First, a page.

Ontario has shut down its coal power plants. One of those coal power plants was Atikokan. What OPG decided to do (because they needed dispatchable power) was to convert the plant to biomass. And that biomass was wood pellets. Not just any wood pellets. It was “Advanced Biomass”.
Advanced biomass has been treated to withstand exposure to rain, and has handling and storage properties similar to those of coal. It is still in the early stages of development, which is why OPG purchases advanced biomass fuel from Norway.
Before we get to CO2 and squandering hundreds of millions to change from one fuel you burn to anther fuel you burn …. you may ask yourself why you need to make wood pellets waterproof.
Wet biomass catches on fire. Or explodes.
Biomass fuel has a wide range of possible refuse items: pellets, chip logs, forestry, sewage sludge, methane, meat and bone, palm kernels, cereal, sawdust, bioenergy crops, or landfill gas. When a biomass fuel is stored in a pile, waiting for transport or use, the biomass can spontaneously heat through oxidation. In order for this to happen, three conditions must sync: rate of heat generation, air supply, and insulation properties of the immediate surroundings. With most biomass material, there is a high moisture content combined with air and/or bacterial fermentation – both of which can cause spontaneous combustion through oxidation.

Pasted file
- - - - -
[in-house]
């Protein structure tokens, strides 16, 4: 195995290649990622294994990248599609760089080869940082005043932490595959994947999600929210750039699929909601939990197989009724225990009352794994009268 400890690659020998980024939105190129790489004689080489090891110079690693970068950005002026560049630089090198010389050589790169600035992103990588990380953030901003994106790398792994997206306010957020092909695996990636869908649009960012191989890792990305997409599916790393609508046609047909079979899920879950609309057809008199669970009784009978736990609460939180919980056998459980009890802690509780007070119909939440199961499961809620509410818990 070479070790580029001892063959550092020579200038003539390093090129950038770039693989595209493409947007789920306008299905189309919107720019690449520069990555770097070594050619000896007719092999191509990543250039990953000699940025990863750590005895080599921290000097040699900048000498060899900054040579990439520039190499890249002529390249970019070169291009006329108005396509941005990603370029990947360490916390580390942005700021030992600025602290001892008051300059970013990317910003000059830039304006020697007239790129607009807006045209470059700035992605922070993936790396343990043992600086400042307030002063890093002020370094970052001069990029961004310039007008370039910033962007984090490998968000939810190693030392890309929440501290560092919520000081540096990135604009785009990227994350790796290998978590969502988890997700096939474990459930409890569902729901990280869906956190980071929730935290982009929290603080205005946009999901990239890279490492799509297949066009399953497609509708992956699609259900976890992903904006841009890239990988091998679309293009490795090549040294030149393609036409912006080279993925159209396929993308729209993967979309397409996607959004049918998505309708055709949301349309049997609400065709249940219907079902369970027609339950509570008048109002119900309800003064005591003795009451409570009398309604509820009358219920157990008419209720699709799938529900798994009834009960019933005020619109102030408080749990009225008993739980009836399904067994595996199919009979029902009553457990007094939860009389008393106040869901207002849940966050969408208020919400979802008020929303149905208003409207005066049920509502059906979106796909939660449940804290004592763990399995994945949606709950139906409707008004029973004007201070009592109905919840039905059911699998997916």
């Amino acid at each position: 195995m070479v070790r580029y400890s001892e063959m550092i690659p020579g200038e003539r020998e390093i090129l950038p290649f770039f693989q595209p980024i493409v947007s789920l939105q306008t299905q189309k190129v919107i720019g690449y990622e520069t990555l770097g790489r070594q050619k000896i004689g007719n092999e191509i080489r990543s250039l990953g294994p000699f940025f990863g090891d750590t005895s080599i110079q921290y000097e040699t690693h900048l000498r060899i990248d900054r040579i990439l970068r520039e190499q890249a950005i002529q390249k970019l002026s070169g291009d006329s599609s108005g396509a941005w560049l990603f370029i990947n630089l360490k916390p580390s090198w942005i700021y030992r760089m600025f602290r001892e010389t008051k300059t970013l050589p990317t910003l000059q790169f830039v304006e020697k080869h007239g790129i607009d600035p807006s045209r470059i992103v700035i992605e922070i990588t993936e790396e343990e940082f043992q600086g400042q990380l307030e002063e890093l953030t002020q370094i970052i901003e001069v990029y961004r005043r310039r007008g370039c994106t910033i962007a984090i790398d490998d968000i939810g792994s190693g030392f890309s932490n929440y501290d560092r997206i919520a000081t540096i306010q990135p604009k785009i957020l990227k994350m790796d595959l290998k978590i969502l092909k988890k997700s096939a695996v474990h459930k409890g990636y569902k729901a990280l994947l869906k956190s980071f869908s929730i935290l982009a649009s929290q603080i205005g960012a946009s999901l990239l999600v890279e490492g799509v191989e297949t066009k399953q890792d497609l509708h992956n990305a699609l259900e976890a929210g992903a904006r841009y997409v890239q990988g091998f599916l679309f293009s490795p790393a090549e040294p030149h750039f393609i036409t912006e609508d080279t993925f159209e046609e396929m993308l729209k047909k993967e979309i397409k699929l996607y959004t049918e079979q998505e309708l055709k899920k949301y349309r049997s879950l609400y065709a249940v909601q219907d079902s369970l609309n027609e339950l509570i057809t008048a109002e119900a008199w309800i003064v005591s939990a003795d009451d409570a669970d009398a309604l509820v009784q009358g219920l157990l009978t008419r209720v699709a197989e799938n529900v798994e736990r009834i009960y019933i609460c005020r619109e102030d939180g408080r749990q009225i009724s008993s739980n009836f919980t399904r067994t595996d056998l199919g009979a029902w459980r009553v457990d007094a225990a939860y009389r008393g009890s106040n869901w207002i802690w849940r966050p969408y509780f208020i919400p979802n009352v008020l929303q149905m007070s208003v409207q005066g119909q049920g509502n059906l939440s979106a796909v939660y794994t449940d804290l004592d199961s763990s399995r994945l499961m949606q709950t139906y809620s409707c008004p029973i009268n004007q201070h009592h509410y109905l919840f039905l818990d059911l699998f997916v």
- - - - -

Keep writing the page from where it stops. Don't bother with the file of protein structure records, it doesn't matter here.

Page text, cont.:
Back to CO2. The study I have referenced before told us that wood pellets (especially those transported long distances like USA to UK) produce way more CO2 than coal. So I would assume that if you buy wood pellets from Norway, your power plant is producing more CO2 than if you had not spent 170 million and were still burning coal.
‘Green’ logic confuses me.Killing Norwegian forests and turning the wood into special waterproof pellets and then using a lot of fossil fuel to ship it to Ontario to burn in a
closed down resurrected coal power plant seems crazy to me.